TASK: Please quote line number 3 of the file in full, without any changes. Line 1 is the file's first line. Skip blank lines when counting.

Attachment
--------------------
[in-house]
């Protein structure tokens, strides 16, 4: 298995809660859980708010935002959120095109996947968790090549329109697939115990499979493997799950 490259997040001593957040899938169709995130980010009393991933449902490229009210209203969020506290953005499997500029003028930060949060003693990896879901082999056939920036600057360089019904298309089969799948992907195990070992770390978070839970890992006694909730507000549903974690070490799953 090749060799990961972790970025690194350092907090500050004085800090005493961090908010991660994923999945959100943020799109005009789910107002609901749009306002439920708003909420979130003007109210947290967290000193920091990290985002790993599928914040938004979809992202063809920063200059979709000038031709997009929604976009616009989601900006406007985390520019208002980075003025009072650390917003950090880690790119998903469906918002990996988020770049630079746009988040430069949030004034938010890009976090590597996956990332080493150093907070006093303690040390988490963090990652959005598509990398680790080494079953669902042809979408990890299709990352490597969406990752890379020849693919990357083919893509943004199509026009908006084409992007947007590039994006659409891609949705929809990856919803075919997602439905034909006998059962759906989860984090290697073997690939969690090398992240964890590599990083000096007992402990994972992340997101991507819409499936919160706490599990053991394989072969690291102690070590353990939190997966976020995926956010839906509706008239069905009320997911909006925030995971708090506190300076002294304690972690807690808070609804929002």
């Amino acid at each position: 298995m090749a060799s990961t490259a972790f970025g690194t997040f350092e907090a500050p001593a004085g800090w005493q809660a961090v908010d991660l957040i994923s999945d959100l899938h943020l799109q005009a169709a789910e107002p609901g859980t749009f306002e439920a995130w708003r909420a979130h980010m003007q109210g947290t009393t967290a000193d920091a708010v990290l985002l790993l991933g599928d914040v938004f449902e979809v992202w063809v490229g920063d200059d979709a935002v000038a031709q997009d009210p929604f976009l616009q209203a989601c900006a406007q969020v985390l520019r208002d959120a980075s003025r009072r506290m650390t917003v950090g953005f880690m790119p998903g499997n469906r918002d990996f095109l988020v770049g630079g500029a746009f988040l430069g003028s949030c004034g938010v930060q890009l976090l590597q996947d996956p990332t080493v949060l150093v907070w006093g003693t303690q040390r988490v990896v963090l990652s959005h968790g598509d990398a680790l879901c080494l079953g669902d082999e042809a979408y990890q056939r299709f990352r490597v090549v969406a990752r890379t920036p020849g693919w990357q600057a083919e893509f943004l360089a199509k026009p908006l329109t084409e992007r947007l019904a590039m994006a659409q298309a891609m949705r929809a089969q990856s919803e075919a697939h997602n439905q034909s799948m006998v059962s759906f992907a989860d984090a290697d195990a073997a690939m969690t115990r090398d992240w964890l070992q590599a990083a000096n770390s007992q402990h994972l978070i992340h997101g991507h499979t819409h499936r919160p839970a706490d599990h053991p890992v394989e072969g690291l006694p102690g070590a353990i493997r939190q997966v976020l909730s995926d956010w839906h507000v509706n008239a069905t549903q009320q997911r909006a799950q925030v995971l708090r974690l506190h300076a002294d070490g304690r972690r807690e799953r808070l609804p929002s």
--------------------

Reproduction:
């Amino acid at each position: 298995m090749a060799s990961t490259a972790f970025g690194t997040f350092e907090a500050p001593a004085g800090w005493q809660a961090v908010d991660l957040i994923s999945d959100l899938h943020l799109q005009a169709a789910e107002p609901g859980t749009f306002e439920a995130w708003r909420a979130h980010m003007q109210g947290t009393t967290a000193d920091a708010v990290l985002l790993l991933g599928d914040v938004f449902e979809v992202w063809v490229g920063d200059d979709a935002v000038a031709q997009d009210p929604f976009l616009q209203a989601c900006a406007q969020v985390l520019r208002d959120a980075s003025r009072r506290m650390t917003v950090g953005f880690m790119p998903g499997n469906r918002d990996f095109l988020v770049g630079g500029a746009f988040l430069g003028s949030c004034g938010v930060q890009l976090l590597q996947d996956p990332t080493v949060l150093v907070w006093g003693t303690q040390r988490v990896v963090l990652s959005h968790g598509d990398a680790l879901c080494l079953g669902d082999e042809a979408y990890q056939r299709f990352r490597v090549v969406a990752r890379t920036p020849g693919w990357q600057a083919e893509f943004l360089a199509k026009p908006l329109t084409e992007r947007l019904a590039m994006a659409q298309a891609m949705r929809a089969q990856s919803e075919a697939h997602n439905q034909s799948m006998v059962s759906f992907a989860d984090a290697d195990a073997a690939m969690t115990r090398d992240w964890l070992q590599a990083a000096n770390s007992q402990h994972l978070i992340h997101g991507h499979t819409h499936r919160p839970a706490d599990h053991p890992v394989e072969g690291l006694p102690g070590a353990i493997r939190q997966v976020l909730s995926d956010w839906h507000v509706n008239a069905t549903q009320q997911r909006a799950q925030v995971l708090r974690l506190h300076a002294d070490g304690r972690r807690e799953r808070l609804p929002s």